The subject of video game violence has been in the news a lot again lately. The media cycle seems compelled to bring it up every time we see another tragedy like Sandy Hook, where it was revealed the killer liked, among other things, to play video games. For many, video games once meant Galaga and Pac-Man. To them, the medium in its current state must seem completely alien. And, as ubiquitous as video games have become, the vast majority of gamers –or at least core gamers, as they’re known, the ones the media seems most concerned with- continue to be young males. Together, these elements also serve to make video games a much less penetrable medium than, say, film or music. There are very few video game journalists who are able to bridge that age and culture gap and examine the medium in a literate, insightful way.
This is what makes Tom Bissell so interesting and compelling. His book, Extra Lives: Why Video Games Matter, attempts to be not only a work of serious game criticism and an attempt to give some thematic weight to not only many popular games, but also to give credit to their creative directors, often invisible to the general public, even though they carry the same amount of creative weight as authors and film directors, to properties that have grossed, in some cases, several hundred million dollars. Imagine a film making that much money and no one talking about the director. In between, Bissell also sheds light into the interesting history and development of the gaming industry, as well as a number of funny, insightful personal anecdotes from his own life-long gaming obsession. Extra Lives serves as both a perfect primer on the subject of video games for people who might not know much more than what they hear on the news and as a fascinating companion piece for avid gamers looking to expand their horizons on their favorite hobby.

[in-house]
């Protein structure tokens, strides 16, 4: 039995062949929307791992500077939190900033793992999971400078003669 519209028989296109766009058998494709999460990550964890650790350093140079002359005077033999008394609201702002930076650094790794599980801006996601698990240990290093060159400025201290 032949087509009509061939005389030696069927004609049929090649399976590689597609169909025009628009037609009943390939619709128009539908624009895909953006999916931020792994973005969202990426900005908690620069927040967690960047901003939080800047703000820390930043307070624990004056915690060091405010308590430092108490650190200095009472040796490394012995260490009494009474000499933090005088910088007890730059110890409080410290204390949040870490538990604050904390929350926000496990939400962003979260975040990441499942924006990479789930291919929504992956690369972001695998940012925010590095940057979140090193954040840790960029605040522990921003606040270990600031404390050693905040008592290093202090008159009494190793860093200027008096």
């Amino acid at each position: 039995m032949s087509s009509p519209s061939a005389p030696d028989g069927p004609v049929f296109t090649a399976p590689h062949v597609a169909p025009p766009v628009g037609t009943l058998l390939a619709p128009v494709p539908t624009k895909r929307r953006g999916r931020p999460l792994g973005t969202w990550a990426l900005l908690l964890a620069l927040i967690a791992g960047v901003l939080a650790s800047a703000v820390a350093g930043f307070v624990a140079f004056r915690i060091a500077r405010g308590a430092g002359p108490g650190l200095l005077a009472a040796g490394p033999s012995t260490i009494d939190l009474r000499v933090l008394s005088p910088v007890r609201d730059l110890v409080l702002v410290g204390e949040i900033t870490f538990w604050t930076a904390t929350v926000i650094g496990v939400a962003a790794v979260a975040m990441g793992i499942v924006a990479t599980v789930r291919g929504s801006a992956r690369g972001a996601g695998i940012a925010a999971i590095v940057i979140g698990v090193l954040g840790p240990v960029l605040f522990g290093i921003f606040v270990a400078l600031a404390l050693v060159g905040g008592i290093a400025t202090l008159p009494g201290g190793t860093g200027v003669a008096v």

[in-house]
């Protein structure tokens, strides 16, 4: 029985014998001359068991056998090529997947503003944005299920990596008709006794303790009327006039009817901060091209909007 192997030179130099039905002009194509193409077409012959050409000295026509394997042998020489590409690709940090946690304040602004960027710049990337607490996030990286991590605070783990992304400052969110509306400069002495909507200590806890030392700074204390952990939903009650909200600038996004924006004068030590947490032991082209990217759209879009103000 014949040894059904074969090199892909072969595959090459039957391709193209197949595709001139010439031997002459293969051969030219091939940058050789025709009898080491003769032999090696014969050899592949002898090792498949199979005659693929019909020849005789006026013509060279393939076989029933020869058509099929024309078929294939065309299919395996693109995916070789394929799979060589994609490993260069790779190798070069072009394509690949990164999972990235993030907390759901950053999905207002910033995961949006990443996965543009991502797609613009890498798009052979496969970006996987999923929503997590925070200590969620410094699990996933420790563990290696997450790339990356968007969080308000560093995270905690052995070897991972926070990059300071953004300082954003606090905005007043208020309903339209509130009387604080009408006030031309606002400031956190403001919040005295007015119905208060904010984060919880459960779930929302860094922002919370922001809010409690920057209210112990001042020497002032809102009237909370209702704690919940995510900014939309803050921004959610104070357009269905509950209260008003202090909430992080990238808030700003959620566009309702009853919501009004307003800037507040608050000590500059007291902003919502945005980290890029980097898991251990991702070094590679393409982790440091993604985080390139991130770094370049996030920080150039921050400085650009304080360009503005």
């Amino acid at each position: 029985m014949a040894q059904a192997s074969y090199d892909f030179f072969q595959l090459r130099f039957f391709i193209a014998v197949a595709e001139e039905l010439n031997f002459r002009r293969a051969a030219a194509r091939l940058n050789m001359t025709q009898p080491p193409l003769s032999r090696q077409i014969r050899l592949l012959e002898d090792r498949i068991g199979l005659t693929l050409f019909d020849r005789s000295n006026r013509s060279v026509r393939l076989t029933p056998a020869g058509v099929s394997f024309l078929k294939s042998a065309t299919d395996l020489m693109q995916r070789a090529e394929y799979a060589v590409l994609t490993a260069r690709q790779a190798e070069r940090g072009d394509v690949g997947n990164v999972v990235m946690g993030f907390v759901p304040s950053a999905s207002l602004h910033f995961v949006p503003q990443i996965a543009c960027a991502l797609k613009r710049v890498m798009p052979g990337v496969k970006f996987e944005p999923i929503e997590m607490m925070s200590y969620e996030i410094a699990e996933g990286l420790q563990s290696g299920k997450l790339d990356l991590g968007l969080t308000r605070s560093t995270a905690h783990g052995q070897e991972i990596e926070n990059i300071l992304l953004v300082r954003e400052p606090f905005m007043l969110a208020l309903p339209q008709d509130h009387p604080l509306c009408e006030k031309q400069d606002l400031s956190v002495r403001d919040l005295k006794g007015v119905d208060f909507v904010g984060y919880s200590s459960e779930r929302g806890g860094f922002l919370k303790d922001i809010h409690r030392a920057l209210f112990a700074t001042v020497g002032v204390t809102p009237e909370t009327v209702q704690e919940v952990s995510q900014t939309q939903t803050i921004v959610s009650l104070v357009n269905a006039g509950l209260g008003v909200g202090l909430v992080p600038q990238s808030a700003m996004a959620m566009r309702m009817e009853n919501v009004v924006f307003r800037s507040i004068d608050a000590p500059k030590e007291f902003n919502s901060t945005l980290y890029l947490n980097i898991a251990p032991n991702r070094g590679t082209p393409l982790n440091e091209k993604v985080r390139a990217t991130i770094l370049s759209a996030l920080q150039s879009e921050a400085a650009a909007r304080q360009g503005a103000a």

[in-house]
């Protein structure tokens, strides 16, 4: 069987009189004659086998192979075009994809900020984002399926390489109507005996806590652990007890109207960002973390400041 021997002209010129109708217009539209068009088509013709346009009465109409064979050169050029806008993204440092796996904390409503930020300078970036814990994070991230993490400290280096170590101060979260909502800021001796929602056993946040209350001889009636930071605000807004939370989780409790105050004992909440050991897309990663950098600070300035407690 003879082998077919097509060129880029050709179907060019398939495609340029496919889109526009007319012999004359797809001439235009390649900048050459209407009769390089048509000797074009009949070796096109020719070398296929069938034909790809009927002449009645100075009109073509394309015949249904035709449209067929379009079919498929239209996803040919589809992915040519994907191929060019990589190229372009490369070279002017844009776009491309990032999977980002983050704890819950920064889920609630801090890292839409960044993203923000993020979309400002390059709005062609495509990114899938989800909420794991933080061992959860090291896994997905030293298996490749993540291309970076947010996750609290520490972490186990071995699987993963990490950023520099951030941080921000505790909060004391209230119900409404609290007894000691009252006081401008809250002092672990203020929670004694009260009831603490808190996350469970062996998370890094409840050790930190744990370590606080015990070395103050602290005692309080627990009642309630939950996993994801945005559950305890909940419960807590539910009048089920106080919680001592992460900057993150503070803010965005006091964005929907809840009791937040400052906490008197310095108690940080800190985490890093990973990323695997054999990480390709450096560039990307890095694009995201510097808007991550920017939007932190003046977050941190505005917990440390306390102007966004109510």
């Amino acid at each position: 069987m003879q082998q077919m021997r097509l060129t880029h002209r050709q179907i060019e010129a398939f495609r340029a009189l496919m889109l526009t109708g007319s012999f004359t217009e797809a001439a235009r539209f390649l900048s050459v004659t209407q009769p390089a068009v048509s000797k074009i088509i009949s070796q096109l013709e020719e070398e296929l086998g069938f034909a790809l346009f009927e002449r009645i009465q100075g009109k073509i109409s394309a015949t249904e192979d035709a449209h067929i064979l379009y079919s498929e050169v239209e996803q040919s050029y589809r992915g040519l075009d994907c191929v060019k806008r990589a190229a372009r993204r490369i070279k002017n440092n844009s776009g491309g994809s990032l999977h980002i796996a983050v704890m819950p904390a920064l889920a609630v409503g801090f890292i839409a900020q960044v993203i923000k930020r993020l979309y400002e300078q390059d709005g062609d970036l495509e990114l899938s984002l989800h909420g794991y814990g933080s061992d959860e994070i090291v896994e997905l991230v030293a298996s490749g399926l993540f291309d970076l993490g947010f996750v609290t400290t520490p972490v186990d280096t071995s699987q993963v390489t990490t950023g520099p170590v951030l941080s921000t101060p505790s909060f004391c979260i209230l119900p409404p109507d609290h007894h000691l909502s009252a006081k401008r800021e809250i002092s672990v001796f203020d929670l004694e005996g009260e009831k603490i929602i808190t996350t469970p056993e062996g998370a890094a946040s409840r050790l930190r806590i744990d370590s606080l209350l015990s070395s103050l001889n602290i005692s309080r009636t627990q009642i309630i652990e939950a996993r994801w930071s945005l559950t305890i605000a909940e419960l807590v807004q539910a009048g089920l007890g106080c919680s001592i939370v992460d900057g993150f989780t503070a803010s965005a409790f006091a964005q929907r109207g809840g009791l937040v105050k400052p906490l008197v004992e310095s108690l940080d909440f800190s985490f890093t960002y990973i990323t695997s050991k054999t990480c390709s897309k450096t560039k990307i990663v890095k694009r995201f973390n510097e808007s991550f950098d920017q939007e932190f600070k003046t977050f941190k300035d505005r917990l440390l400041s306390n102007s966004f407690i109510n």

It is fitting that Bissell’s introductory notes talk about the difficulty in approaching game criticism with the same intent as literary criticism and how the mediums differ in such a way as to make the traditional form of criticism almost impossible, or, at the least, extremely time-consuming. “If I am reviewing a book,” he says, “I go back and look at my margin notes. An album, I set aside an hour and listen to it again. A film, I buy another ticket. If I am playing a game that takes dozens of hours to complete…much of it is accessible only by playing it through again, the game itself structurally obligated to fight me every inch of the way.” Bissell uses this conceit to frame the entire book, delving into questions about what elements actually define video games beyond their aesthetic and gameplay mechanics. In one chapter, he uses his trip to a prominent gaming company known for producing narrative-heavy games to discuss the nature of game narrative as a whole and the ways it differs from other mediums and in the different ways it both succeeds and fails as a unique form in of itself.